If the cocatalyst is a trihydrocarbylboron compound, a trialkyl boron compound is preferred, wherein the alkyl groups have from about 1 to about 12 carbon atoms and preferably, from 2 to 5 carbon atoms per alkyl group. Trialkyl boron compounds, such as, for example, tri-n-butyl borane, tripropylborane, and triethylborane (TEB) are preferred cocatalysts because these compounds are effective agents to improve polymer properties, such as, for example, to reduce melt flow and retard polymer swelling during polymerization. Other suitable boron compounds include trihydrocarbyl boron compounds broadly; triaryl boron compounds, such as, for example, triphenylborane; boron alkoxides, such as, for example, B(OC2 H5)3 ; and halogenated alkyl boron compounds, such as, for example, B(C2 H5)Cl2. By far, the most preferred cocatalyst is triethylborane, for the reasons given above.
Also suitable, are aluminum compounds of the formula AlR'nX3 --n where X is a hydride or halide, R' is a 1 to 12 carbon atom hydrocarbyl radical and n is an integer of 1 to 3. Triethylaluminum (TEA) and diethylaluminum chloride are particularly suitable.
A cocatalyst, when used, can be used in an amount within a range of about 1 to about 20 parts per million (ppm), or milligrams per kilogram (mg/kg), based on the mass of the diluent in the reactor. Preferably, the cocatalyst is used in an amount within a range of 1 to 12 mg/kg, for cost effectiveness and best resultant polymer properties. Expressed in other terms, a cocatalyst can be present in an amount so as to give an atom ratio of metal to chromium within a range of about 0.5:1 to about 10:1, preferably 2:1 to 8:1.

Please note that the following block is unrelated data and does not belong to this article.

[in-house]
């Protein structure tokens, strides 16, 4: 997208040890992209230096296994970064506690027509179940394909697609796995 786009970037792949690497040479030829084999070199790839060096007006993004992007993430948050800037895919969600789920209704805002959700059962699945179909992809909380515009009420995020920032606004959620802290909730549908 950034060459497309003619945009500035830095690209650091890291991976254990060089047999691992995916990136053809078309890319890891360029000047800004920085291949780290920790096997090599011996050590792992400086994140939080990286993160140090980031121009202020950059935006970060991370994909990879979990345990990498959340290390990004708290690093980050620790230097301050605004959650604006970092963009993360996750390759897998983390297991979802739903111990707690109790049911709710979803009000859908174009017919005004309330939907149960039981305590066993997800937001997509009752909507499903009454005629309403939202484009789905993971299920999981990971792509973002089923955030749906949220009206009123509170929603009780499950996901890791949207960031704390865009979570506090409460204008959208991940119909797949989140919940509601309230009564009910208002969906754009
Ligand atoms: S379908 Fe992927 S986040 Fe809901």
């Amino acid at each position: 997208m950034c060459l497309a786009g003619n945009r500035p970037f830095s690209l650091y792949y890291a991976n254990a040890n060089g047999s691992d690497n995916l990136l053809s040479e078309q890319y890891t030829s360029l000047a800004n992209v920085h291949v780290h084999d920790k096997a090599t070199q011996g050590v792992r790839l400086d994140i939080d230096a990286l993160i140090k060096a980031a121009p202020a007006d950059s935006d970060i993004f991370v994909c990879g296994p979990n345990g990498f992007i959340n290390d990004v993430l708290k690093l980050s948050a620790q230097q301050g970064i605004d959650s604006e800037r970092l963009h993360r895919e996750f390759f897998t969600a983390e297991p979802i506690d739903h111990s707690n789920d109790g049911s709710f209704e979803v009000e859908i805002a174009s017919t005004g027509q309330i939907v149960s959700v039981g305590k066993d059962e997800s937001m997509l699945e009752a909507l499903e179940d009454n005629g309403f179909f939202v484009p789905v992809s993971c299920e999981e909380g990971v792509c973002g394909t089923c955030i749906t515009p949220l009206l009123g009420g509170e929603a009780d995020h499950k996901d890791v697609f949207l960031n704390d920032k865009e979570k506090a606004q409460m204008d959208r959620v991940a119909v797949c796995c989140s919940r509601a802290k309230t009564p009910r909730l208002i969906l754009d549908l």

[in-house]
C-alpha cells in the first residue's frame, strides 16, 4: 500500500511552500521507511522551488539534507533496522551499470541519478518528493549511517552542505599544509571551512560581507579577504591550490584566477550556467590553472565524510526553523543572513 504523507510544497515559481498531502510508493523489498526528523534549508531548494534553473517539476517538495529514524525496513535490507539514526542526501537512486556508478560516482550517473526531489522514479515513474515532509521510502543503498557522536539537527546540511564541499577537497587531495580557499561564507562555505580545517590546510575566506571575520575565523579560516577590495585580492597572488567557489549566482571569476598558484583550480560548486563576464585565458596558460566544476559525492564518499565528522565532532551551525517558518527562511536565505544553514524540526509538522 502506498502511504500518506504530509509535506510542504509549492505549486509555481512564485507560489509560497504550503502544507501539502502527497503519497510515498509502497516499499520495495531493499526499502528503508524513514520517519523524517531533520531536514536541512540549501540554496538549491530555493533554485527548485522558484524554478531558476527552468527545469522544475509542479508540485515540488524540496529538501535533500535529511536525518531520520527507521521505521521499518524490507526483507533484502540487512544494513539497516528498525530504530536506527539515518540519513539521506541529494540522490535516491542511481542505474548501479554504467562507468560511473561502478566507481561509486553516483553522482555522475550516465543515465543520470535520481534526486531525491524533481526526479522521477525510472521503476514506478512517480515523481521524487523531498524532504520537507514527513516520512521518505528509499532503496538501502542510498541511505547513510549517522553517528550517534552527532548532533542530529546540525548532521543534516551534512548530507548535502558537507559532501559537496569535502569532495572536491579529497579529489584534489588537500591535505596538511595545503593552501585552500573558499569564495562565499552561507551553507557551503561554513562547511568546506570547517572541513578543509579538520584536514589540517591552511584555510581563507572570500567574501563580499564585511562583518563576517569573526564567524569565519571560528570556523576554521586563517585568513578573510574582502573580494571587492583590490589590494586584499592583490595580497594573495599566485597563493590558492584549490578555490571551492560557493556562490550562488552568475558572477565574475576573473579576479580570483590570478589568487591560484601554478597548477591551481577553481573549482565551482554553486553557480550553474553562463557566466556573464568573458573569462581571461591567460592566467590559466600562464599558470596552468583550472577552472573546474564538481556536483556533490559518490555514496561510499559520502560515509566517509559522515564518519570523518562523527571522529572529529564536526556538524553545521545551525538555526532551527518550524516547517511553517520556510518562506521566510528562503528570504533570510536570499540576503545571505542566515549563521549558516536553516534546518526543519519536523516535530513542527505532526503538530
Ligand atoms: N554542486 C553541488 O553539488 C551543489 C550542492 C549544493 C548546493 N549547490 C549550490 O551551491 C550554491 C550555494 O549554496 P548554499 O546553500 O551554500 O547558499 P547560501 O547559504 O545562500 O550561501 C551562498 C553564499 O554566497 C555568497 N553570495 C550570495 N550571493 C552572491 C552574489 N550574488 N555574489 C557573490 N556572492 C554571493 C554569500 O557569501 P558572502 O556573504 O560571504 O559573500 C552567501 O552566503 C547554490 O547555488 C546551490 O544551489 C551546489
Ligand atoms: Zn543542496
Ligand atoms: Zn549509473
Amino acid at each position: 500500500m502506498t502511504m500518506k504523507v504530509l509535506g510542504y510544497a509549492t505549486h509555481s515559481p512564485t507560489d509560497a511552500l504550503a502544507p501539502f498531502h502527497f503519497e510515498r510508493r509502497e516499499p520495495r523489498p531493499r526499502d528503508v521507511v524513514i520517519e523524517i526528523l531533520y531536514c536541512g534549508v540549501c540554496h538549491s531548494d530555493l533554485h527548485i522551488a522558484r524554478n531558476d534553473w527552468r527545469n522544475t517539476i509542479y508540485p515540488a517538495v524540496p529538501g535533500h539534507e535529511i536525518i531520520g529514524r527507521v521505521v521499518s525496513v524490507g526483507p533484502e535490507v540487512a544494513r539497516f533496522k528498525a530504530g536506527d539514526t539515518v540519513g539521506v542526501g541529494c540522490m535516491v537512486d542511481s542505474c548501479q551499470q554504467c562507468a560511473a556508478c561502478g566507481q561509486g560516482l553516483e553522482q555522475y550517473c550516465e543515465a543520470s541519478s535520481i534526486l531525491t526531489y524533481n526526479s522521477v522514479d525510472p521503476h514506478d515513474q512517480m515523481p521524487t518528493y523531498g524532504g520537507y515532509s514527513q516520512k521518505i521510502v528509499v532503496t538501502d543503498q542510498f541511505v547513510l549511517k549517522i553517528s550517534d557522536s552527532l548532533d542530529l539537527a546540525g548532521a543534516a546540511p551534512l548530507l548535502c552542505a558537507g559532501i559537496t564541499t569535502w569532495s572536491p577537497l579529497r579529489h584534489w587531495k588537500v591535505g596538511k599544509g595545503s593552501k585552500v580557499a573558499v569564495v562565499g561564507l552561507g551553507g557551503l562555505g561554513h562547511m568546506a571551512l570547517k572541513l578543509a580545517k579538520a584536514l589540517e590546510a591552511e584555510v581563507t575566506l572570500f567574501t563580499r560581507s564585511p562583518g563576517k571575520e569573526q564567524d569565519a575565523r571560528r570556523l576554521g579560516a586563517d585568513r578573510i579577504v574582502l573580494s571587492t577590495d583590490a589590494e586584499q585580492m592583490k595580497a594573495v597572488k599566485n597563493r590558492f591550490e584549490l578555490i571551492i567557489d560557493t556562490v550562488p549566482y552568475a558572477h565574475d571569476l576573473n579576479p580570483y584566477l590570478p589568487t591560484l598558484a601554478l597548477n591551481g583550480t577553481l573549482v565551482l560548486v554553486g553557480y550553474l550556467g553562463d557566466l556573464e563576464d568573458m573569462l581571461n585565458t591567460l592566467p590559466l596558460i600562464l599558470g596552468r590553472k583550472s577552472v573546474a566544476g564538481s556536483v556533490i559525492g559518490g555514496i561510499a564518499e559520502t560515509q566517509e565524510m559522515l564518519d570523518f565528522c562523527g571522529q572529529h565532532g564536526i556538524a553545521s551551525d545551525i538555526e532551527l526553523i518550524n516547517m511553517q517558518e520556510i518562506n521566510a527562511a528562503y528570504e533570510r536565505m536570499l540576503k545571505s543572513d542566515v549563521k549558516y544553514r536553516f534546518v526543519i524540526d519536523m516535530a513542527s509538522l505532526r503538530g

The cocatalyst can either be premixed with a catalyst system or added as a separate stream to the polymerization zone, the latter being preferred.
Polymerization can be carried out in any manner known in the art, such as gas phase, solution or slurry conditions, to effect polymerization. A stirred reactor can be utilized for a batch process, or the reaction can be carried out continuously in a loop reactor or in a continuous stirred reactor.
A preferred polymerization technique is that which is referred to as a particle form, or slurry, process wherein the temperature is kept below the temperature at which polymer goes into solution. Such polymerization techniques are well known in the art and are disclosed, for instance, in Norwood, U.S. Pat. No. 3,248,179, the disclosure of which is hereby incorporated by reference.
The preferred temperature in the particle form process is within a range of about 185° to about 230° F. (85° to 110° C.), although higher or lower temperatures can be used. Two preferred polymerization methods for the slurry process are those employing a loop reactor of the type disclosed in Norwood and those utilizing a plurality of stirred reactors either in series, parallel or combinations thereof wherein the reaction conditions are different in the different reactors. For instance, in a series of reactors a chromium oxide catalyst system can be utilized either before or after a reactor utilizing a supported chromocene catalyst system. In another specific instance, a conventional, supported chromium oxide catalyst system can be utilized in a reactor in parallel with a reactor utilizing a supported chromocene catalyst system and the resulting polymerization products combined prior to recovering the polymer.